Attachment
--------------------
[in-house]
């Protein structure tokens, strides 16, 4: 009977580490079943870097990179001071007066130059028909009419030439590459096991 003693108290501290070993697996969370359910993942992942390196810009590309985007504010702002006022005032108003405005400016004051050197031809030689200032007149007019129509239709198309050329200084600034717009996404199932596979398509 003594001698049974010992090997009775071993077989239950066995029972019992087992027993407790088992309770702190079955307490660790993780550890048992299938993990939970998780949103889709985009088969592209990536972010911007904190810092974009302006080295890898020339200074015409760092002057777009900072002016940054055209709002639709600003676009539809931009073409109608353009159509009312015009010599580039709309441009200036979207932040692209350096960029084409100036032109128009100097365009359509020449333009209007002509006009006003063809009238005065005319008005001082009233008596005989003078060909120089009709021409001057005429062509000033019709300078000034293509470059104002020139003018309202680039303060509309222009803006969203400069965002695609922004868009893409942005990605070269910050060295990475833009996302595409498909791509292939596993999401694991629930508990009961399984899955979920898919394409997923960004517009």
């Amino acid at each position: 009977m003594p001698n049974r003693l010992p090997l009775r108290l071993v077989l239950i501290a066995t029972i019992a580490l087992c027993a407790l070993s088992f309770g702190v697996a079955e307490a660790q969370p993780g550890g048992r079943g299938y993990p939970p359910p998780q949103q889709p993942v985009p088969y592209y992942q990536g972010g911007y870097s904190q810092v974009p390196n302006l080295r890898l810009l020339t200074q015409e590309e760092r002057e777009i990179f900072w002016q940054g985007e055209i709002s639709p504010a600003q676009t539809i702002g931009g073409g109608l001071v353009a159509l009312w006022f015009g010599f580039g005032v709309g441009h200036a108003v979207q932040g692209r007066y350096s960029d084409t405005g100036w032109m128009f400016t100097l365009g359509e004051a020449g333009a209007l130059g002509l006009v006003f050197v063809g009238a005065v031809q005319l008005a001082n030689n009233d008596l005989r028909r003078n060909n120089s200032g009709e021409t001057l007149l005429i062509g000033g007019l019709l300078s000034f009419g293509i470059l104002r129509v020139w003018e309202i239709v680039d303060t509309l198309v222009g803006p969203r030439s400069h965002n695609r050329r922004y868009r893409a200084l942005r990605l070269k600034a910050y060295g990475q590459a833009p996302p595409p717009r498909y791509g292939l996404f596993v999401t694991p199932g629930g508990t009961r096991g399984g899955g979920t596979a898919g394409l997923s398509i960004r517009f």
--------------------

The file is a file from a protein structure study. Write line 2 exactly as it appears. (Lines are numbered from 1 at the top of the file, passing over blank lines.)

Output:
């Protein structure tokens, strides 16, 4: 009977580490079943870097990179001071007066130059028909009419030439590459096991 003693108290501290070993697996969370359910993942992942390196810009590309985007504010702002006022005032108003405005400016004051050197031809030689200032007149007019129509239709198309050329200084600034717009996404199932596979398509 003594001698049974010992090997009775071993077989239950066995029972019992087992027993407790088992309770702190079955307490660790993780550890048992299938993990939970998780949103889709985009088969592209990536972010911007904190810092974009302006080295890898020339200074015409760092002057777009900072002016940054055209709002639709600003676009539809931009073409109608353009159509009312015009010599580039709309441009200036979207932040692209350096960029084409100036032109128009100097365009359509020449333009209007002509006009006003063809009238005065005319008005001082009233008596005989003078060909120089009709021409001057005429062509000033019709300078000034293509470059104002020139003018309202680039303060509309222009803006969203400069965002695609922004868009893409942005990605070269910050060295990475833009996302595409498909791509292939596993999401694991629930508990009961399984899955979920898919394409997923960004517009």